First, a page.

Sometimes the speed of business can’t wait for the perfect model and information flows to feed it. Or perhaps it’s just not practical to ship data around to and from multiple locations due to it’s size or timing. Maybe you just need to do a proof of concept or to borrow a few bits from an operational system. MicroStrategy’s Multisource feature aims to assist in all of these scenarios by allowing a single MicroStrategy report to access data from completely separate servers, even if they’re different database platforms entirely. Of course, I’ll discuss a few tricks you can leverage with this technology over your traditional schemas to gain dramatic performance or reporting flexibility as well.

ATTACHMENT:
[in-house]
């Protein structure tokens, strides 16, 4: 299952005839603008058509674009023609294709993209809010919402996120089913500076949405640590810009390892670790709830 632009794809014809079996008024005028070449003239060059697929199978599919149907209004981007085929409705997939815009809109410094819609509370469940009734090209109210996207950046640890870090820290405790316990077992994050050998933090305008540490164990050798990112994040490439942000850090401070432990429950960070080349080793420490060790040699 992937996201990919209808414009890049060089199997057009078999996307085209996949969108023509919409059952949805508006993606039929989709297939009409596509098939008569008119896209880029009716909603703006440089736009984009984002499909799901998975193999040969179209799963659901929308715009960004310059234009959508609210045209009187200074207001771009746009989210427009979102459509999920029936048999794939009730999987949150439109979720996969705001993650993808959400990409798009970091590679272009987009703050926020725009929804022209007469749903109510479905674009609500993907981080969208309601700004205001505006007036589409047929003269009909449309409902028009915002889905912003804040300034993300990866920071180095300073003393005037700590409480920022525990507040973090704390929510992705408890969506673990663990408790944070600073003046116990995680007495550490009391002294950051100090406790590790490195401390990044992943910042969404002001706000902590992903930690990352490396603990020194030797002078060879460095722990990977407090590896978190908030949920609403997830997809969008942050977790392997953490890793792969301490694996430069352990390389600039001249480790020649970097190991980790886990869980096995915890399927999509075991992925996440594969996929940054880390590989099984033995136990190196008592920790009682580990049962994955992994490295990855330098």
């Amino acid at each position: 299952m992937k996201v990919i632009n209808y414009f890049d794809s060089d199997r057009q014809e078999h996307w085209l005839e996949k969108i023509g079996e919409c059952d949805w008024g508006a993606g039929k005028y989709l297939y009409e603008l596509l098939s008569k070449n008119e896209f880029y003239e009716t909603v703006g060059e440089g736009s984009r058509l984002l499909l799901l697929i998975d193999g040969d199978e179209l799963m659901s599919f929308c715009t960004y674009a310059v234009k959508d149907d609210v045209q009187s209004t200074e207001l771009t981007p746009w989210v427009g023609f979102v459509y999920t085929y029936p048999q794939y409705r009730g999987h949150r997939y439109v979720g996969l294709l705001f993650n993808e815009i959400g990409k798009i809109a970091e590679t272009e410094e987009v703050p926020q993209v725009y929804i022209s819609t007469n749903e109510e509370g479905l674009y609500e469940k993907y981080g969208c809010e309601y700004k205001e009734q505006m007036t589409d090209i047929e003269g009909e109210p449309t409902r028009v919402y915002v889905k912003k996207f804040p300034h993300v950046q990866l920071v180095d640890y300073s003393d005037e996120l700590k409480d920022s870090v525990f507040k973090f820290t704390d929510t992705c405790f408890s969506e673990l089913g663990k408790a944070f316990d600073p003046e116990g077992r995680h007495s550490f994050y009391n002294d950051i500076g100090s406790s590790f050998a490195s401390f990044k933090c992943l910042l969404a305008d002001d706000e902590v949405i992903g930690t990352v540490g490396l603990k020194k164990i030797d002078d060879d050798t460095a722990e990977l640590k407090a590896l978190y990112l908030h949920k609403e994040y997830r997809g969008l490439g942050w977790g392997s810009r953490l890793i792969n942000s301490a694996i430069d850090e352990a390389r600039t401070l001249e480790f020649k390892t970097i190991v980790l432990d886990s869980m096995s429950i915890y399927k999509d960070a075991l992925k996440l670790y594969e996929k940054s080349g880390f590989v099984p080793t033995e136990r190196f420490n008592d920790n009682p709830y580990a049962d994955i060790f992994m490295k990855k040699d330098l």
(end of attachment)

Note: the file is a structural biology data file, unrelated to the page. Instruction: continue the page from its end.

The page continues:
How to Setup Multisource
In order to have Secondary Database Sources available, you must first edit the Project Configuration and go to the Database Source section, and check the box to make them available. You can now edit your schema from within the Warehouse Catalog or Architect Tool. From Architect, simply drag tables from alternate database sources into your project. The tables will display as different colors to designate the source they belong to. In Warehouse Catalog, drag the tables into your project as normal and they’ll be tagged as Primary / Secondary. Primary tables are those that belong to the default DSN of the project, while secondary are those that belong to any other DSNs.
How Multisource Works